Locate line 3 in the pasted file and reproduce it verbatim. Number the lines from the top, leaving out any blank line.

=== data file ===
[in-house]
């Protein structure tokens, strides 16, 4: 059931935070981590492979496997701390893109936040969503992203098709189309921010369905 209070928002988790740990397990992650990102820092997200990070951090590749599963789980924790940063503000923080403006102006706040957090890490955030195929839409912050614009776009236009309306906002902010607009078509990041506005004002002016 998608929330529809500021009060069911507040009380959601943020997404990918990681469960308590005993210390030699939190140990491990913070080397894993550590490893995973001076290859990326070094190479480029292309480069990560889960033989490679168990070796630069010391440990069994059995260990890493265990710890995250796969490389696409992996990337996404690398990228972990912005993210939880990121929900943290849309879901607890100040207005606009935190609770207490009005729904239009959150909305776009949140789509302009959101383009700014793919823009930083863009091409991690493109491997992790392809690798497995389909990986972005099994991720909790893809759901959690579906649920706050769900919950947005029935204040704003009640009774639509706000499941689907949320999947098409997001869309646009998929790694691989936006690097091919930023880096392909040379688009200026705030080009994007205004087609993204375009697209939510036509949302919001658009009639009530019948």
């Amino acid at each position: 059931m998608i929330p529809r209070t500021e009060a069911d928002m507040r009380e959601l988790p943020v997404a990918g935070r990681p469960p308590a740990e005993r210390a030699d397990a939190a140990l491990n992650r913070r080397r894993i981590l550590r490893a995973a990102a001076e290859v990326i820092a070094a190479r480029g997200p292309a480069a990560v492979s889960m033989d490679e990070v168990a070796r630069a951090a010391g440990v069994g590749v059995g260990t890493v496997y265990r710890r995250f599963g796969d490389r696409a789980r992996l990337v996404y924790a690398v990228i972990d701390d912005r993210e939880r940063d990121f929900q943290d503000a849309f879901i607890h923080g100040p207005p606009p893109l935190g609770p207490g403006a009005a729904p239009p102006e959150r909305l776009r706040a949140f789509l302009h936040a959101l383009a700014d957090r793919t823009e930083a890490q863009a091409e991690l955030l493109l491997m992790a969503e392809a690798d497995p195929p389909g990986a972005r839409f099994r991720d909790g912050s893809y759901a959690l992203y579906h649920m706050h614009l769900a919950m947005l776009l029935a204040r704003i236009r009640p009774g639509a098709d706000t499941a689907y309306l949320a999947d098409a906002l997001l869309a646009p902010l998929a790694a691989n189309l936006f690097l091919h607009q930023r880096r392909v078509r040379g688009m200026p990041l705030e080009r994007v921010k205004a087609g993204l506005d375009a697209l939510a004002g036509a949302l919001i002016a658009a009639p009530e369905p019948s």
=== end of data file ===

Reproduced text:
């Amino acid at each position: 059931m998608i929330p529809r209070t500021e009060a069911d928002m507040r009380e959601l988790p943020v997404a990918g935070r990681p469960p308590a740990e005993r210390a030699d397990a939190a140990l491990n992650r913070r080397r894993i981590l550590r490893a995973a990102a001076e290859v990326i820092a070094a190479r480029g997200p292309a480069a990560v492979s889960m033989d490679e990070v168990a070796r630069a951090a010391g440990v069994g590749v059995g260990t890493v496997y265990r710890r995250f599963g796969d490389r696409a789980r992996l990337v996404y924790a690398v990228i972990d701390d912005r993210e939880r940063d990121f929900q943290d503000a849309f879901i607890h923080g100040p207005p606009p893109l935190g609770p207490g403006a009005a729904p239009p102006e959150r909305l776009r706040a949140f789509l302009h936040a959101l383009a700014d957090r793919t823009e930083a890490q863009a091409e991690l955030l493109l491997m992790a969503e392809a690798d497995p195929p389909g990986a972005r839409f099994r991720d909790g912050s893809y759901a959690l992203y579906h649920m706050h614009l769900a919950m947005l776009l029935a204040r704003i236009r009640p009774g639509a098709d706000t499941a689907y309306l949320a999947d098409a906002l997001l869309a646009p902010l998929a790694a691989n189309l936006f690097l091919h607009q930023r880096r392909v078509r040379g688009m200026p990041l705030e080009r994007v921010k205004a087609g993204l506005d375009a697209l939510a004002g036509a949302l919001i002016a658009a009639p009530e369905p019948s």